Mr Redwood’s contribution to the statement on the EU Council, 2 July

Mr John Redwood (Wokingham) (Con): Given that there is practically no unpledged money left in the current bail-out fund and given that the new bail-out fund does not exist, did the member states assembled discuss how they are going to get hold of the £500 billion or more that they might need, and are they proposing to borrow it on the credit rating of countries such as Spain and Italy?

The Prime Minister (Mr David Cameron): As ever, my right hon. Friend is incisive at getting to some of the difficulties in what is being proposed. I think we should be pushing the eurozone members into taking the short-term steps to try to help with financial stability, which buying bonds, directly recapitalising banks and sorting out issues of seniority are all about. We have to recognise the great difficulties they are going through in trying to raise adequate amounts of finance, but none the less it is in our short-term interests that they do deal with the crisis at the heart of the eurozone, because the high interest rates in Italy and Spain are not only hurting Italy and Spain; they are hurting us, too.

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12 Comments

  1. Oldrightie
    Posted July 3, 2012 at 10:45 am | Permalink

    So basically he doesn’t know squat diddly where the money is to be found. Can’t even afford the paper to print more worthless notes.

  2. Morvan
    Posted July 3, 2012 at 12:38 pm | Permalink

    “….. not only hurting Italy and Spain; they are hurting us, too.”

    I was under the impression that the UK is able to borrow at rates that are very low because of the problems in those countries – safe haven terms in fact. How can your leader get away with such nonsense?

    M.

    • AJAX
      Posted July 3, 2012 at 2:03 pm | Permalink

      What he was suggesting is that if the PIIGS default the aftershock from their implosion will strike us economically too. Which is true, but somewhat short-sighted.

      All he’s doing (as per usual with Tory administrations & the EU) is crisis-managing, there’s no strategic vision in this government.

      • Morvan
        Posted July 3, 2012 at 5:10 pm | Permalink

        AJAX

        Sorry, but the tense is present, not future. I agree when it all goes TU no one is going to escape the fall-out, but that is not what Cameron was saying. He is saying that high interest rates are hurting us now, which is arrant nonsense given the current yields on Gilts.

        M.

  3. AJAX
    Posted July 3, 2012 at 1:46 pm | Permalink

    There’s too much debt, they’re not getting free of the smash up that’s approaching by generating a bit more.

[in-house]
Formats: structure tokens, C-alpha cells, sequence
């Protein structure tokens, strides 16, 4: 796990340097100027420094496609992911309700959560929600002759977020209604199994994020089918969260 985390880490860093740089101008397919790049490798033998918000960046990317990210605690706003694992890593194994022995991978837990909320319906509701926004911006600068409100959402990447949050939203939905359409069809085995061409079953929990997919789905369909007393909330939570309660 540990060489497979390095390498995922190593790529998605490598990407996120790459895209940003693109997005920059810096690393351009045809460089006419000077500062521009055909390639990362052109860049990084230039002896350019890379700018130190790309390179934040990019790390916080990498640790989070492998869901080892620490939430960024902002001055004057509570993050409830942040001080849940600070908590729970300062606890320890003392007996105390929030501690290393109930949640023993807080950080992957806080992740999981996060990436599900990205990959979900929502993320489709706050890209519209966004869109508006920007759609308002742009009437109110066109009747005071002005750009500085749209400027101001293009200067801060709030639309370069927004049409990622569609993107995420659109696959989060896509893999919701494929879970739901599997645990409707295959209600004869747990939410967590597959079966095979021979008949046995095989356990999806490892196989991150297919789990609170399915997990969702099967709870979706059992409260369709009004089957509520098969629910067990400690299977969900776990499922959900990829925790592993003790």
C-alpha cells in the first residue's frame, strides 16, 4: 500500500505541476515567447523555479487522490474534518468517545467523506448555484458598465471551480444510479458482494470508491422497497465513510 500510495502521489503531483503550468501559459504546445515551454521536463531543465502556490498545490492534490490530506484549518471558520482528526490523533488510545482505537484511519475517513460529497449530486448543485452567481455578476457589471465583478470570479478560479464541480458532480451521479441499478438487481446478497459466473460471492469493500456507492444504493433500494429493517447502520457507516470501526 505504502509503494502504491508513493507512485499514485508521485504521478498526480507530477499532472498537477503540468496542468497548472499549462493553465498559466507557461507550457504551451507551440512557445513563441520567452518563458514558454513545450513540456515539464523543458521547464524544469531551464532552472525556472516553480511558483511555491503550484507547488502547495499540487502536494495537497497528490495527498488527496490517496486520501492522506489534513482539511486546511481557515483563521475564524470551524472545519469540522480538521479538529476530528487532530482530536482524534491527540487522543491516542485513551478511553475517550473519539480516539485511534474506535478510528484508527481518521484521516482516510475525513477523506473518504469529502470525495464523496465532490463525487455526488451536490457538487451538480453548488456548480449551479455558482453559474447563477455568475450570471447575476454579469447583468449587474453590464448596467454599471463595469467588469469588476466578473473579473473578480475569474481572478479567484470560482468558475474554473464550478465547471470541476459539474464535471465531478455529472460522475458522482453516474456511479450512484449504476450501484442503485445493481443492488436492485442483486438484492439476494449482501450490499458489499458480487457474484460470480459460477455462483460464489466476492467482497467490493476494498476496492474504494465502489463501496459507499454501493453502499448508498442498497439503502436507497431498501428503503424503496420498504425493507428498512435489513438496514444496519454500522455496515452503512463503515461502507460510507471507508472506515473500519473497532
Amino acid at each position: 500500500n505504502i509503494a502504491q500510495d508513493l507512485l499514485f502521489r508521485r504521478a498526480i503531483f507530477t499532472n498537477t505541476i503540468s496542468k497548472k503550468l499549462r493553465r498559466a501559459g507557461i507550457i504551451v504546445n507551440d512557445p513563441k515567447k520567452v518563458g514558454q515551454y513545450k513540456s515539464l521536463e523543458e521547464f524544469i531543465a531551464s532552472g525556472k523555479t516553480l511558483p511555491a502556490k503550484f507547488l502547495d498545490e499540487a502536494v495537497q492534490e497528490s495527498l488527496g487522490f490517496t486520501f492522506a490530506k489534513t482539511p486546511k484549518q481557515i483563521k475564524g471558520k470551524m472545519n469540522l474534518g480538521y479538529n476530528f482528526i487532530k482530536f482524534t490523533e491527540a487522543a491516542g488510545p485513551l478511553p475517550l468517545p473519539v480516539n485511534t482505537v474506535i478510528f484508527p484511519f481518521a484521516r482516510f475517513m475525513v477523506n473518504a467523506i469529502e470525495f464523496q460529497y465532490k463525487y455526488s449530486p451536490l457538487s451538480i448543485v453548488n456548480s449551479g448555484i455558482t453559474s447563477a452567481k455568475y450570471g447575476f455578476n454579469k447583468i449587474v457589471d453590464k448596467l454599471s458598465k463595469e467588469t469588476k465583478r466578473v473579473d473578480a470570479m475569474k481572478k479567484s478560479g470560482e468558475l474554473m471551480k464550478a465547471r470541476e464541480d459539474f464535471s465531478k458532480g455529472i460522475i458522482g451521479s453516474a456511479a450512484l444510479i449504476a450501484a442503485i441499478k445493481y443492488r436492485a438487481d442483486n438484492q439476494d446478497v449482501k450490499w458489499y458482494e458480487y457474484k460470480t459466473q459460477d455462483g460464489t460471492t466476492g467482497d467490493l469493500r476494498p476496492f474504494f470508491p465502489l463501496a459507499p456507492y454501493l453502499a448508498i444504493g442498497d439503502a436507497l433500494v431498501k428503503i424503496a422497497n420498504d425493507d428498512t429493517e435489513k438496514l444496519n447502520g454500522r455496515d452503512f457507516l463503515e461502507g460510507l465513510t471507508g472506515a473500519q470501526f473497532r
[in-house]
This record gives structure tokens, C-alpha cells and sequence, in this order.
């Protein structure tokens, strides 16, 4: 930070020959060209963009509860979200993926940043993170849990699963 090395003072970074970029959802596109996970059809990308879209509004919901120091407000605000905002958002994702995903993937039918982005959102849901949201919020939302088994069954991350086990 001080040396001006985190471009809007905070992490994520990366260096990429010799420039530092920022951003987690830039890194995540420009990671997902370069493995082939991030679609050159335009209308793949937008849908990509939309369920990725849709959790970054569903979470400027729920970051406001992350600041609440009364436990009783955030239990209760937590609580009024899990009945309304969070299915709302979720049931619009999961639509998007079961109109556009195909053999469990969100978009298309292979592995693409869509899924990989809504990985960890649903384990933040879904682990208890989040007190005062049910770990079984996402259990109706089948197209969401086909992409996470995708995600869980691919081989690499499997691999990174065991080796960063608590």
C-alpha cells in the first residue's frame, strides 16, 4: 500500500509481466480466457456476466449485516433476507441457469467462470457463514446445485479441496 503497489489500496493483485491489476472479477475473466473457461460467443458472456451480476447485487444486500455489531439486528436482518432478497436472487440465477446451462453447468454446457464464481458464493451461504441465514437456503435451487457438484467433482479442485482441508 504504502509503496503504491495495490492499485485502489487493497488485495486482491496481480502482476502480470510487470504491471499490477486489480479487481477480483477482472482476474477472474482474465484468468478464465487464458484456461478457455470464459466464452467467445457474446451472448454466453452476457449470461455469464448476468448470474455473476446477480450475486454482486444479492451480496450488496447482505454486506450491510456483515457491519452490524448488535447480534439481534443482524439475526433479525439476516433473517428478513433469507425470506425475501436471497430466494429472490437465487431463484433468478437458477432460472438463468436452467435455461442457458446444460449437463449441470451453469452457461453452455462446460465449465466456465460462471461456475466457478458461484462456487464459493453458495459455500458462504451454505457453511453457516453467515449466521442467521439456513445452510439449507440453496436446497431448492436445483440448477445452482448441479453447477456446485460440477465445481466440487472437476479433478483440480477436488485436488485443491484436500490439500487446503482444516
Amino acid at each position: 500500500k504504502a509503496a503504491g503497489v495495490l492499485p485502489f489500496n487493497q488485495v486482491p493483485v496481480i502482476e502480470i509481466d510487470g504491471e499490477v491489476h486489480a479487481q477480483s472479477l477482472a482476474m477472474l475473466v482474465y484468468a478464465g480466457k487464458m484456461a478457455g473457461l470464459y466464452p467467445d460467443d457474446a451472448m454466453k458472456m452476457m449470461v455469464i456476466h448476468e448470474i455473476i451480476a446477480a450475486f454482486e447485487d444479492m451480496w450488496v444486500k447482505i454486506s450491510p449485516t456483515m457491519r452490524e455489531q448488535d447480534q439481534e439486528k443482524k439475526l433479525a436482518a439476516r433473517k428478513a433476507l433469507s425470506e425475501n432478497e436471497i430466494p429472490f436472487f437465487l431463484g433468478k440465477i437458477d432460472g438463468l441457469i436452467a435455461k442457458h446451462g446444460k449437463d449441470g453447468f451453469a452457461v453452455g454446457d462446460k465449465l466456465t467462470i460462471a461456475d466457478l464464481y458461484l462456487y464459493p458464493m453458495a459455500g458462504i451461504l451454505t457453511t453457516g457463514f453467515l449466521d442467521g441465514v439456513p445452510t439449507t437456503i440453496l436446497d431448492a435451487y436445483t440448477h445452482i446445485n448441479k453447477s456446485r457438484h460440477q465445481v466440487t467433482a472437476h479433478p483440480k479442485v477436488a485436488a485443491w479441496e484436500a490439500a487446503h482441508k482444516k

HMG is an also-ran in this, it’s all about Germany & what the Bundesbank/Berlin political class is going to do, but actions speak louder than “Eurosceptic” words, & when the EU is in trouble a Tory administration is always there to go out of its way to help prop it up.

    No vision; bad government & poor economics.

  4. pedroelingles
    Posted July 3, 2012 at 4:27 pm | Permalink

    Do please let us know when Cameron gives a straight answer to a clear and concise question; this veiled avoidance is not what was transparently promised at the last Election. Just a brief report from you to draw our attention to a demonstrative decision would suffice. Presumably the British Tax Payer’s contribution from the current Bail-out Fund has been soaked up already. Many, as I have, will have recently received a letter requesting donations to the Conservative Party. I have replied with a definitive NO stating that my lifetime support of the Conservative Party is now regretfully in abeyance until an unequivocal commitment to having a Referendum on this Country’s continued association with the EU is confirmed. Meanwhile I am turning to UKIP in total disappointment but thankful that there is someone who has a declared objective, is sympathetic to the undoubted majority wish of the electorate and will uphold democracy without further prevarication. The feeble side-stepping of meeting the majority of the People’s wish for a Referendum merely to appease the minority diversions of Lib-Dems must cease as clearly their miniscual support is dwindling ever more rapidly and will probably be down to about 4% at a future Election. They do not have one iota of support to warrant the wielding of the power they are now holding over what has become this pussy-footing Government. I trust that I may once again be happy to send a donation in support of the Conservative Party. Sent with regret but hope. pedroelingles.